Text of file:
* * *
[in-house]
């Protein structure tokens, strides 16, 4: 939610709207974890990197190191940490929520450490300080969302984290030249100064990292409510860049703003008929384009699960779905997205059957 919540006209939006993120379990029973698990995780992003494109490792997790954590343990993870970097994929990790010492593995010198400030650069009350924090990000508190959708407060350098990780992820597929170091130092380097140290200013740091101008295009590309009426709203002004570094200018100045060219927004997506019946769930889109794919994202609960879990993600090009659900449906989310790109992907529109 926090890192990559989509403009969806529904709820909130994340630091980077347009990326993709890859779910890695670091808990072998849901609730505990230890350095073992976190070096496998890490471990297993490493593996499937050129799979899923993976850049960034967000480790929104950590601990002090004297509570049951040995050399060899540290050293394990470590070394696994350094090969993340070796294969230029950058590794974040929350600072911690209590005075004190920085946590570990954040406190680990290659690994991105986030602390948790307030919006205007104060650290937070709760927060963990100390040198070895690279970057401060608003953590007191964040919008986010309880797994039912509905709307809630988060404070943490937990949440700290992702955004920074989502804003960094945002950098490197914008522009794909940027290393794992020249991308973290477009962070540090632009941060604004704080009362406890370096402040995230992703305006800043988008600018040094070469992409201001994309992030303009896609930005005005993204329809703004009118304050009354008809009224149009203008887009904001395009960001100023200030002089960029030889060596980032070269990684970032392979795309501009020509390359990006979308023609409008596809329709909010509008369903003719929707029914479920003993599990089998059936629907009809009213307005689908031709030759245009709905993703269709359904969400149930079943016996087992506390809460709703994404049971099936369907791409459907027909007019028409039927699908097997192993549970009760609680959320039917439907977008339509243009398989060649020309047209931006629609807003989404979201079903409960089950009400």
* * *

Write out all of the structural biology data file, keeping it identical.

[in-house]
């Protein structure tokens, strides 16, 4: 939610709207974890990197190191940490929520450490300080969302984290030249100064990292409510860049703003008929384009699960779905997205059957 919540006209939006993120379990029973698990995780992003494109490792997790954590343990993870970097994929990790010492593995010198400030650069009350924090990000508190959708407060350098990780992820597929170091130092380097140290200013740091101008295009590309009426709203002004570094200018100045060219927004997506019946769930889109794919994202609960879990993600090009659900449906989310790109992907529109 926090890192990559989509403009969806529904709820909130994340630091980077347009990326993709890859779910890695670091808990072998849901609730505990230890350095073992976190070096496998890490471990297993490493593996499937050129799979899923993976850049960034967000480790929104950590601990002090004297509570049951040995050399060899540290050293394990470590070394696994350094090969993340070796294969230029950058590794974040929350600072911690209590005075004190920085946590570990954040406190680990290659690994991105986030602390948790307030919006205007104060650290937070709760927060963990100390040198070895690279970057401060608003953590007191964040919008986010309880797994039912509905709307809630988060404070943490937990949440700290992702955004920074989502804003960094945002950098490197914008522009794909940027290393794992020249991308973290477009962070540090632009941060604004704080009362406890370096402040995230992703305006800043988008600018040094070469992409201001994309992030303009896609930005005005993204329809703004009118304050009354008809009224149009203008887009904001395009960001100023200030002089960029030889060596980032070269990684970032392979795309501009020509390359990006979308023609409008596809329709909010509008369903003719929707029914479920003993599990089998059936629907009809009213307005689908031709030759245009709905993703269709359904969400149930079943016996087992506390809460709703994404049971099936369907791409459907027909007019028409039927699908097997192993549970009760609680959320039917439907977008339509243009398989060649020309047209931006629609807003989404979201079903409960089950009400």